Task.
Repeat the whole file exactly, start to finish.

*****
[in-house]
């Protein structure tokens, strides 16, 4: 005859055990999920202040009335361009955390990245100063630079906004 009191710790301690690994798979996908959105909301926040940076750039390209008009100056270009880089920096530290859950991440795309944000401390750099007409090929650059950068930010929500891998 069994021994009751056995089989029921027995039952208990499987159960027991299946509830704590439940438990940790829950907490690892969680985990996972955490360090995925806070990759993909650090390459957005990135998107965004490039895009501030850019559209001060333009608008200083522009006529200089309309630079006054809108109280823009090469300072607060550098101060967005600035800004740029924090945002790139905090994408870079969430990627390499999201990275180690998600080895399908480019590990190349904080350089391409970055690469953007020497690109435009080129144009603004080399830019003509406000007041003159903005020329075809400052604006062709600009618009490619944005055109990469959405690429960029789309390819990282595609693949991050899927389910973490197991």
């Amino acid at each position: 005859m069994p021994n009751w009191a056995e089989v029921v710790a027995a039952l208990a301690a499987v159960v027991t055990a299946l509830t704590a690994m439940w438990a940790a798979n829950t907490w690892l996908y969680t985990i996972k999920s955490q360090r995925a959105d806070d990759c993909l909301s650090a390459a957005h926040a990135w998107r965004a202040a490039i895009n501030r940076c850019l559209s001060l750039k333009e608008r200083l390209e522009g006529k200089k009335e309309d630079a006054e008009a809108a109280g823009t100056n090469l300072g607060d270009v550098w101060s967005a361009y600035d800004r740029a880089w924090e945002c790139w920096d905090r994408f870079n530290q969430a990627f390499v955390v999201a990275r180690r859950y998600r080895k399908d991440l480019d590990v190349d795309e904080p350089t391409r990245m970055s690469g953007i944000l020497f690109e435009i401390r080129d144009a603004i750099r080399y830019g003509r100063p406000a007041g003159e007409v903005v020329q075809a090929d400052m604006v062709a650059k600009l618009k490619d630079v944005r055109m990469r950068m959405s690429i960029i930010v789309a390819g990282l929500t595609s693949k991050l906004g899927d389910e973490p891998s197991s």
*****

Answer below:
[in-house]
């Protein structure tokens, strides 16, 4: 005859055990999920202040009335361009955390990245100063630079906004 009191710790301690690994798979996908959105909301926040940076750039390209008009100056270009880089920096530290859950991440795309944000401390750099007409090929650059950068930010929500891998 069994021994009751056995089989029921027995039952208990499987159960027991299946509830704590439940438990940790829950907490690892969680985990996972955490360090995925806070990759993909650090390459957005990135998107965004490039895009501030850019559209001060333009608008200083522009006529200089309309630079006054809108109280823009090469300072607060550098101060967005600035800004740029924090945002790139905090994408870079969430990627390499999201990275180690998600080895399908480019590990190349904080350089391409970055690469953007020497690109435009080129144009603004080399830019003509406000007041003159903005020329075809400052604006062709600009618009490619944005055109990469959405690429960029789309390819990282595609693949991050899927389910973490197991």
């Amino acid at each position: 005859m069994p021994n009751w009191a056995e089989v029921v710790a027995a039952l208990a301690a499987v159960v027991t055990a299946l509830t704590a690994m439940w438990a940790a798979n829950t907490w690892l996908y969680t985990i996972k999920s955490q360090r995925a959105d806070d990759c993909l909301s650090a390459a957005h926040a990135w998107r965004a202040a490039i895009n501030r940076c850019l559209s001060l750039k333009e608008r200083l390209e522009g006529k200089k009335e309309d630079a006054e008009a809108a109280g823009t100056n090469l300072g607060d270009v550098w101060s967005a361009y600035d800004r740029a880089w924090e945002c790139w920096d905090r994408f870079n530290q969430a990627f390499v955390v999201a990275r180690r859950y998600r080895k399908d991440l480019d590990v190349d795309e904080p350089t391409r990245m970055s690469g953007i944000l020497f690109e435009i401390r080129d144009a603004i750099r080399y830019g003509r100063p406000a007041g003159e007409v903005v020329q075809a090929d400052m604006v062709a650059k600009l618009k490619d630079v944005r055109m990469r950068m959405s690429i960029i930010v789309a390819g990282l929500t595609s693949k991050l906004g899927d389910e973490p891998s197991s």